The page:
This video is titled “WE ARE LA CARPIO” because La Carpio is one of the most marginalized and stigmatized zones of Costa Rica’s capital, and in a way, how we treat the people on the perimeter of society says something about all of us.

La Carpio is notorious for a lot of things, one of the main things being a constant stream of negative media coverage and sensationalized stories of crime, delinquency, and poverty. Spending time with the kids and the families there, though, you’d never guess it. I created this video as a deliberate attempt to provide counter-imagery to the typical coverage of this barrio.

It worked. The video was used by the University of Costa Rica and other social workers to show what La Carpio is “really like.” It was shown on Repretel (channel 6), again, to show the reality of how families live in that area. It was quite popular with some of the families in the video, as well, who I went back to visit and gave a copy of the video.

Making this video was a lesson for me in perspective and journalism/videography that is responsible to the community in which its created. That is, as I was making it I originally wrote a script in English, and it sounded like most of the dry, informative statistical information about the danger of the barrio. I changed it to Spanish for a class at language school, and decided to give a copy to some of the people in the video. Once I made that decision, I realized how… well, that no one is interesting in statistics and sensationalized news reports of their own area. Writing the subtitles in Spanish, and with the intention of being viewed and enjoyed by locals, I suddenly was thinking from a different perspective, and it made a difference in what I wrote. What resulted is something that people in the community are proud to watch, and that showed the stigmatized barrio in a different light.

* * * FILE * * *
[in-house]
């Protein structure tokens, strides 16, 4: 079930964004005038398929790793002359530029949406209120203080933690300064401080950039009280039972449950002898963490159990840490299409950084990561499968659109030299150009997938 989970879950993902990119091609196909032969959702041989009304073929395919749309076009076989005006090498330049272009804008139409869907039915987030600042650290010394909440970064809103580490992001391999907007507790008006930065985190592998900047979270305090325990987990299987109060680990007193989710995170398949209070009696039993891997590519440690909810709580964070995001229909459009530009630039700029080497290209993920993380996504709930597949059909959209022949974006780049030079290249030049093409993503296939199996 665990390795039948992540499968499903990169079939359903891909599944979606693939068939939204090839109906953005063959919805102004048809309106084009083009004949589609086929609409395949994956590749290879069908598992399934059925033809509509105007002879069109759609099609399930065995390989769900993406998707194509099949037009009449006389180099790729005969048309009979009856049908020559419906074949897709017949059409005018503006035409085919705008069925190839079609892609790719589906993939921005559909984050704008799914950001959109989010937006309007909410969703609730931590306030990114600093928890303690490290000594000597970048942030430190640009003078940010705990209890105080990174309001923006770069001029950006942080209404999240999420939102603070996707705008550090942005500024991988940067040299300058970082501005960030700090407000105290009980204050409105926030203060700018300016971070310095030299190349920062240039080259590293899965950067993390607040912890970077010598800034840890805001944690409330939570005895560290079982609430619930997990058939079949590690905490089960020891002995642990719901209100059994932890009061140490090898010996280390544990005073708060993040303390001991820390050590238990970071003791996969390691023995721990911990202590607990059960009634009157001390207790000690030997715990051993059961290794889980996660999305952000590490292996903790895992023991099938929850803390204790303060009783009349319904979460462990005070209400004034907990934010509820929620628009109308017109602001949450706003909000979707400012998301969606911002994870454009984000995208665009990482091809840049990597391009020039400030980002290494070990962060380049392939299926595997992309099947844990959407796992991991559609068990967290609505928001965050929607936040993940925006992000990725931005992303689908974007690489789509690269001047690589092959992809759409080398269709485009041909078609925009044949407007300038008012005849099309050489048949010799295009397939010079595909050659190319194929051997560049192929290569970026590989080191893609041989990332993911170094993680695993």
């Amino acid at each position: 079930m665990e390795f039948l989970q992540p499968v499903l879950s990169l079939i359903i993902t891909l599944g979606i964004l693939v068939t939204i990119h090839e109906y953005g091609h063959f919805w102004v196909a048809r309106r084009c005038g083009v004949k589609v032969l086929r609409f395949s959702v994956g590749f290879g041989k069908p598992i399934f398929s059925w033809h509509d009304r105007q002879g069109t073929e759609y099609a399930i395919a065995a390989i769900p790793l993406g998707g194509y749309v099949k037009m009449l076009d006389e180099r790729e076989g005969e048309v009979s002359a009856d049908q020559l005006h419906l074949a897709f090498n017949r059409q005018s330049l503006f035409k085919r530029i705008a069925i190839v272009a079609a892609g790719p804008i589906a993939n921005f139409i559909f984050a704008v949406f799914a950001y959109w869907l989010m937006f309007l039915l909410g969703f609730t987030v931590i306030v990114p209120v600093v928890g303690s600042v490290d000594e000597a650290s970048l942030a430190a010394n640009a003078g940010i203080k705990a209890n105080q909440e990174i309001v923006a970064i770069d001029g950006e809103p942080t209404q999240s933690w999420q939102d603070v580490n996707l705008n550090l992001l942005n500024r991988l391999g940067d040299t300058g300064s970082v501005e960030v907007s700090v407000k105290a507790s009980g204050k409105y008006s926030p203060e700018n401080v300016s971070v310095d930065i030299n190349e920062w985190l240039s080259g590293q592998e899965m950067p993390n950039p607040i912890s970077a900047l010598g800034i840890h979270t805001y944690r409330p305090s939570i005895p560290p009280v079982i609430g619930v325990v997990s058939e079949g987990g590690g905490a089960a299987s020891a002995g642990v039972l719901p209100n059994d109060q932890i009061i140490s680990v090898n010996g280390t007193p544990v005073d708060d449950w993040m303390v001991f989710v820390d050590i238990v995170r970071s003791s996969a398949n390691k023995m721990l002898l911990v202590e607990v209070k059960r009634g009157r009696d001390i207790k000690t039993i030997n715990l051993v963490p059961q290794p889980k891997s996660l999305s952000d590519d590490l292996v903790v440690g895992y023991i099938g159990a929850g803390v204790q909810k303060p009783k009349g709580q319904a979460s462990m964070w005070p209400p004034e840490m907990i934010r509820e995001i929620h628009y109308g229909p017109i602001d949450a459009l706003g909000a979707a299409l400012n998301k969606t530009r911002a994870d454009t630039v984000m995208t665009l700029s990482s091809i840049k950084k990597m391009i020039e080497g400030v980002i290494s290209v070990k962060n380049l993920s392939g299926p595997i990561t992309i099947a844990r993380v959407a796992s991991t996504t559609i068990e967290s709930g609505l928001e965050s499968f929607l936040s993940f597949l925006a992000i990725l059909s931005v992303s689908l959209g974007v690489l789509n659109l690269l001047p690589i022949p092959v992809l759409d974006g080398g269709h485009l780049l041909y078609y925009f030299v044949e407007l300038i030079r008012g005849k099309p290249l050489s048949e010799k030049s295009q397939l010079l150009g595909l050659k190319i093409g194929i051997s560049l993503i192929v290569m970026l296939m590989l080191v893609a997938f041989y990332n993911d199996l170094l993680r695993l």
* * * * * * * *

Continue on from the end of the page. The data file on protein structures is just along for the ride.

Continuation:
I used a similar technique in my video about the Haiti Medical Mission Trip. The outcome is so powerful I often rewatch the videos and feel like I am there all over again. I also feel my indebtedness to the communities who host us and teach us.

See a modified version on youtube. There was a problem with the music copyright so it couldn’t be viewed in Costa Rica, so I added a different version of music. The version on this page, though, is the original idea.